The commercial invoice must bear the following certification: 'We hereby certify that the goods enumerated in this invoice are not of Israeli origin nor do they contain Israeli material and are not being exported from Israel.' It must include an endorsement to the effect that all particulars given in the invoice are true and correct and must state whether it was prepared by the manufacturer or by the exporter.

Certification by an Arab representative may be requested, if so follow importer's instructions.

Bill of lading

To Order bills are acceptable.

Goods may be consigned directly to Bahrain or in transit, in which case, the words In Transit must appear on the lading document if the destination of the goods is beyond. Some merchants may require all documents to be stamped In Transit, in which case, the words should be entered in the Leading Marks column. Bahrain should be entered as the port of delivery.

Freight charges must be prepaid for CIF invoices (Incoterms 1990) or else a separate invoice for freight must be included, to enable collection prior to clearance of the goods.

The Customs Cooperation Council Nomenclature (CCCN) heading must be included on at least one copy of the bill of lading.

Packing list

A packing list is not compulsory, but facilitates clearance.

Certificate of origin

One copy is required and must indicate:

  • country in which the goods were manufactured
  • the name of manufacturer or supplier
  • no material of Israeli origin was used in the manufacture
  • the product is not being imported from Israel.

It must be certified by the Chamber of Commerce in the country of origin prior to consular legalisation.

Insurance

Normal commercial practice, however, insurance must be arranged with a company with no Israeli connections.

Weights and measures

The metric system.

Public health requirements

The import of animals and animal products, plants and plant products (including seeds, fruit and vegetables) require health certification from an approved authority in the country of origin. In Australia this is usually the Department of Agriculture and Water Resources. Livestock also requires prior permission from the government.

Only licensed merchants may import food, drugs or pharmaceuticals. A certificate of free sale may also be required, which are issued by the approved authority in the country of origin, (proving that the product is allowed to circulate in that country). In Australia the issuing body is generally either the Therapeutic Goods Administration or the National Registration Authority for Agricultural and Veterinary Chemicals.

The import of products containing phenylbutazone and oxyphenbutazone is prohibited.

Imported food products must be accompanied by a certificate, issued by a 'reliable authority', stating that the products contain no cyclamates.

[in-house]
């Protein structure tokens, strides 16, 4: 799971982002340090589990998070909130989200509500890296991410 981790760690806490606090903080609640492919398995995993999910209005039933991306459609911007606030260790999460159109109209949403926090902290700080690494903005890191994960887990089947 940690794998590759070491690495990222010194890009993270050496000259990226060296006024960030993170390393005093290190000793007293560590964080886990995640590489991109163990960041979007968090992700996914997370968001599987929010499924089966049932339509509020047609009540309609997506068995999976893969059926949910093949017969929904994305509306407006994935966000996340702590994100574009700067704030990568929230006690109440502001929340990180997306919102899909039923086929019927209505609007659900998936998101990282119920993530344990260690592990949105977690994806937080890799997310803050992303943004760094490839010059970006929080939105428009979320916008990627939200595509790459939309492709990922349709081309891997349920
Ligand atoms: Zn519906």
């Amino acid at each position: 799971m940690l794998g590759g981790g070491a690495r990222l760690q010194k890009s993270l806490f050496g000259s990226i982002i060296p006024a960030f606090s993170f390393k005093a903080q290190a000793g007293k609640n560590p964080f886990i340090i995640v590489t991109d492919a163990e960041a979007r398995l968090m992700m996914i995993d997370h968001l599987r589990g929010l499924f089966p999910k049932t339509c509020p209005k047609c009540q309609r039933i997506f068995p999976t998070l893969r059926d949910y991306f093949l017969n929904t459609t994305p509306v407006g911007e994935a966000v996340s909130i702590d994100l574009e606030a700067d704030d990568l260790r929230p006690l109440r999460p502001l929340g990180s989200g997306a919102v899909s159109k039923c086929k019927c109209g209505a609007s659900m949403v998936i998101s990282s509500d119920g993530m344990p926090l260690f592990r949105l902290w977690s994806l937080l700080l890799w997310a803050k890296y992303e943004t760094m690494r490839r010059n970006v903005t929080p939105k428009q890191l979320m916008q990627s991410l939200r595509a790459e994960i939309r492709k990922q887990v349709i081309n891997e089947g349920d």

Air shipment

Original, printed, signed, legalised invoice is required clearly mentioning the manufacturer's name, country of origin, harmonised commodity code, packing list and purchasing terms.

The commercial invoice (one original and two copies) signed showing specific name, address and country of manufacture with description of goods and showing terms of purchase.

Certificate of origin is also required.

Legalisation is required. Commercial invoice and Certificate of Origin is to be legalised at the Bahrain Embassy in the country of origin, if not available, legalisation can be done at any Arab embassy. There will be a fine if legalisation is not done.

Limited pre-inspection facilities and transhipments/transit are available at the ports of entry, subject to restrictions applied as per IATA Rules Books for Bahrain.

Ocean shipment

The following shipping documents should be forwarded at least 72 hours prior to the arrival of shipments to Bahrain:

  • original carrier master bill of lading
  • one full set of house bill of lading
  • freight invoice (if any freight collection at Bahrain)
  • one set of freight/cargo manifest (cargo destined for Bahrain only).

Carrier master bill of lading should show the shipper name and consignee name (destination agent's name). House bill of lading should show full style address of the actual consignee in Bahrain (with contact details) prompt dispatch of cargo arrival notices.

All cargo documents must show the following details clearly:

  • correct address of consignee/notify party (not bank's address or to order only)
  • number of packages
  • weight and measurements.

Original, printed, signed, legalised invoice is required clearly mentioning:

  • manufacturer's name
  • country of origin
  • harmonised commodity code
  • packing list
  • purchasing terms.

Legalisation is required. Commercial invoice and Certificate of Origin is to be legalised at the Bahrain Embassy in the country of origin, if not available, legalisation can be done at any Arab embassy. There will be a fine if legalisation is not done.